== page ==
The law includes a measure to
prevent police from stopping a motorist
solely for failing to wear seatbelts.
No points are added to drivers'
records for failure to wear seatbelts.
BLANCHARD quoted experts as
saying that the law could reduce car
See GOV, Page 2


LSA senior Marta Stein shakes hands with Gov. Blanchard at yesterday's signing of the state bill mandating use of
seatbelts in the University's Transportation Research Institute. To the left is LSA senior Debbie Schrayer, and to the
right are Business Administration senior Jane Caplan and LSA senior Gayl Marans. The four girls were involved in an
accident when their cars turned over on I-95 en route to Chicago. They received awards for wearing their seatbelts.

Bye-bye birdie
FITTV OiFT AT in Tumln Mi sare hnning thev can say

will start their northward migration a bit early. City Plan-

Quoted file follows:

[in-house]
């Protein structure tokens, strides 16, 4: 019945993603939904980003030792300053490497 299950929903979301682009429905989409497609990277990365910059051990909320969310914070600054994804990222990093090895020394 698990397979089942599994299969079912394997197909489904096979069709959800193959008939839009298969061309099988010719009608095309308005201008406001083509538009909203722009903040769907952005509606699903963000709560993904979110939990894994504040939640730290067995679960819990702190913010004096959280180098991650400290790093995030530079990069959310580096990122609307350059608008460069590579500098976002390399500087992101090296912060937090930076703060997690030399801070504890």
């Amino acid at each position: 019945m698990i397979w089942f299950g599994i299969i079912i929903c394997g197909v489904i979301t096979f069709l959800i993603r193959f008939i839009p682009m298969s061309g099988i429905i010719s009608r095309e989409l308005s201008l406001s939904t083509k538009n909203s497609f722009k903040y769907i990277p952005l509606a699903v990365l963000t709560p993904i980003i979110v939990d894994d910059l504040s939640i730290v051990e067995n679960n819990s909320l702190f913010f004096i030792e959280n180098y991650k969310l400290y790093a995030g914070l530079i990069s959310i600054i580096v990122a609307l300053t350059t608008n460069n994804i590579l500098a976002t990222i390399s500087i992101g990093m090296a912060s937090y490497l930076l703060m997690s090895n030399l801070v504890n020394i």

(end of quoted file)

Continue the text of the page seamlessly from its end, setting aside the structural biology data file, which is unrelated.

ning Officer Larry McLendon said Monday the ground ap-
parently is dry enough to begin cutting the trees. He plans
to cut five, 50-foot wide swaths through the grove in the
hope that will remove the wind protection the birds seek.
McLendon hopes that will send the birds heading north on
their annual migration, although he's cautious about the
outcome. He said if it did not work, he would move to
"phase two" but did not define what that would be.

Burning up
Residents of Yuba City, California ranked lowest in
Rand McNally's "Places Rated Almanac," burned 400
to 500 Rand McNally maps in a bonfire, but kept its protest
upbeat. "We intend to have as much fun with this as we
can," said Don McCullough, president of the co-sponsoring
Yuba City New Car Dealers Association, as the bonfire got

ranked the Yuba City area 329th among 329 urban areas
nationwide of 100,000 or more population. The survey,
which called Pittsburgh the most desirable city in the
nation, ranked cities in nine categories: climate, crime,
economy, housing costs, transportation, health care
facilities, education, arts and recreation.